Not bad for a middle-aged guy with a sedentary job.

But her directive to work out more frosted my rage cake.

C’mon! You want me fit and healthy even if it kills me!

I have no delusions that I am going to grace the cover of “Men’s Health” magazine anytime soon and that’s OK.

For my age and lifestyle, I have worked hard at beating back — with some success — the inevitable physical effects that come with reaching your 50s.

But the doctor’s order underscored a peculiar balance you start to confront at a particular age: Do you sacrifice certain things now to prolong your life later?

For instance, do I extend my workouts by 30 minutes, cutting into time I might be doing other things, like spending time with my wife, so that I can live into my 80s, when my quality of life would undoubtedly be less?

It feels like a shoddy tradeoff.

As it is, I do not smoke, I drink in moderation, have stopped taking sugar in my coffee and have given up on my Frisbee-sized weekly cookies from my favorite diner.

I also spurn fast food, try to eat a healthy serving of fruits and vegetables and “clean” proteins like chicken and fish.

And if that is all not enough, the doctor wants me to exercise more? What a killjoy!

I understand the importance of staving off diabetes and heart disease to have a better quality of life. I get it. But I want to enjoy my food and drink now, not 30 years from now when it will be puréed baby food.

The struggle to behave and eat right is difficult given the stresses of daily life and the bonanza of temptations out there.

I do like my dark chocolate, coffee, wine, vodka and tonics, margaritas and indulgent dessert once in a while.

But if comes to moderation vs. deprivation, I will almost always go with the former.

At some point, you just have to pick your spots and assign a value to the things that you enjoy that may not be good for you and the things that are good for you that you may not enjoy.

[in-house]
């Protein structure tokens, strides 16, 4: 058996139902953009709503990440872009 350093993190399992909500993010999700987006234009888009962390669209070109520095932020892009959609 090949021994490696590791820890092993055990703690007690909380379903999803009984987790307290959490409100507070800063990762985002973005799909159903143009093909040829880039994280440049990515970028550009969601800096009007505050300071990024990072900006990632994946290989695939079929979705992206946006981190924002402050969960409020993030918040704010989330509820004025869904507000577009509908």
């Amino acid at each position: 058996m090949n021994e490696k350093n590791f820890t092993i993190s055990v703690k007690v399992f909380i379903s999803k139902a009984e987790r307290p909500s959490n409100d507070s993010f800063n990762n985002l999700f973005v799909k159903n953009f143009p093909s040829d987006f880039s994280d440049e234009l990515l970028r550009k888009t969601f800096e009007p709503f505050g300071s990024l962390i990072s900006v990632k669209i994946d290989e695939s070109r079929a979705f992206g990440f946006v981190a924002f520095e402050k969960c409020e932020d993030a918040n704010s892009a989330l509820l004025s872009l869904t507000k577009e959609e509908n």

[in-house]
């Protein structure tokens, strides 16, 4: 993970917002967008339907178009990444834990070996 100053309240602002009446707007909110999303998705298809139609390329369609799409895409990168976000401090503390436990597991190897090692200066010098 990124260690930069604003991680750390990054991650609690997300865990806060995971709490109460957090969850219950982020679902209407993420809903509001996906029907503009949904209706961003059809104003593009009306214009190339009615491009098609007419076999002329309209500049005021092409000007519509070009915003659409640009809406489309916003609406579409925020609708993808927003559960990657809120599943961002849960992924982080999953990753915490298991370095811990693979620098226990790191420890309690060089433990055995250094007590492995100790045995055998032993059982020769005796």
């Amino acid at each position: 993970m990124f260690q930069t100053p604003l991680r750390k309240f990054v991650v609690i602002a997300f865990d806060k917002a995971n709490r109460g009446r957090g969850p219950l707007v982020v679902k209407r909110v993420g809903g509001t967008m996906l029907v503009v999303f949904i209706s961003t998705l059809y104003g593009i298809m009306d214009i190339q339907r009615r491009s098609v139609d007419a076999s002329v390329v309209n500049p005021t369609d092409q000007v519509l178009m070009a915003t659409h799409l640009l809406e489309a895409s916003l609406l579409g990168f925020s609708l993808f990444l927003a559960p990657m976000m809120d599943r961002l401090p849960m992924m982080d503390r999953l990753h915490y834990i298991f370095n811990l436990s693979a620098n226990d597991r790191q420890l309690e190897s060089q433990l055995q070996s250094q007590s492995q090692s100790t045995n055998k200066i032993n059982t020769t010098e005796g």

As my old man used to tell me:

“OK, Chris, now remember about clean living: No booze, no smoking and no carousing with loose women. It’s clean but is it living?!”

You Might Be a Guy If…

You might be a guy if…

You feel it is against the laws of nature to make more than one trip into the house from the car after a trip to the supermarket. Gather up all of those plastic shopping bags into two clenched tomato-red fists and get them into the house in one trip or die trying.

You spear a piece of food from your plate and hold it up to your wife and ask: “Do I eat this?”

You can recite from memory most if not all of the lines from “Airplane!”

You can be immobilized by a head cold and need round-the-clock care but if you fell six feet off a ladder and hit your noggin, you would tell your wife, “Oh, I’m fine.”

A bowl of cereal counts as dinner.

You have a beloved sweatshirt from 23 years ago you wear regularly but still have new shirts with tags on them stowed in your closet.

You see nothing wrong with picking up food that fell to the floor and eating it. Dropped a fork? Wipe it off on a napkin — or your pants — and keep going.

You see belching not as a sign that you ate too fast and swallowed too much air, but as opportunity to see if you can recite the alphabet while burping.

You see a well-timed joke that causes a buddy to laugh so hard that he snorts soda or tequila out his nose as a job well done.

Among friends, you announce ahead of time when you are going to fart. And when you do, they score it like judges at the Olympics.

You believe mozzarella sticks are a major food group.

You use your keys to slice open the tape on packages because getting scissors is too much bother.

You use a wet paper towel to stanch the bleeding from a gash on your hand but a paper cut on your finger requires gauze and a Band-Aid.

You see “jury-rig” not as pejorative verb but as a misunderstood craft.

You can readily sing the lyrics to the “Gilligan’s Island” theme song or “Bohemian Rhapsody” but have to think pretty hard to recall your kids’ birthdays.

If you are unsure if food in the fridge is still good, you open the lid, sniff it and declare it to be fine. You do this every single time regardless of how long it’s been in there.

You believe in only making right-hand turns out of parking lots.

When it comes to gifts, you use more tape than wrapping paper.

You have at least once said after making a repair: “Well, it works now, doesn’t it?”

You have singed your eyebrows either playing with fire or barbecuing.

Your idea of drying a dish is to wave it around. Better yet: Leave it in the drying rack until it is ready to be used again.

You appreciate the Three Stooges as high art.

You have said to your friends: “Hey! Watch this…!” (Cue “Lone Ranger” theme music.)

Making Some Progress in AMR Fitness Challenge

Richard Rodriguez offers this update on his progress in the About Men Radio Fitness Challenge: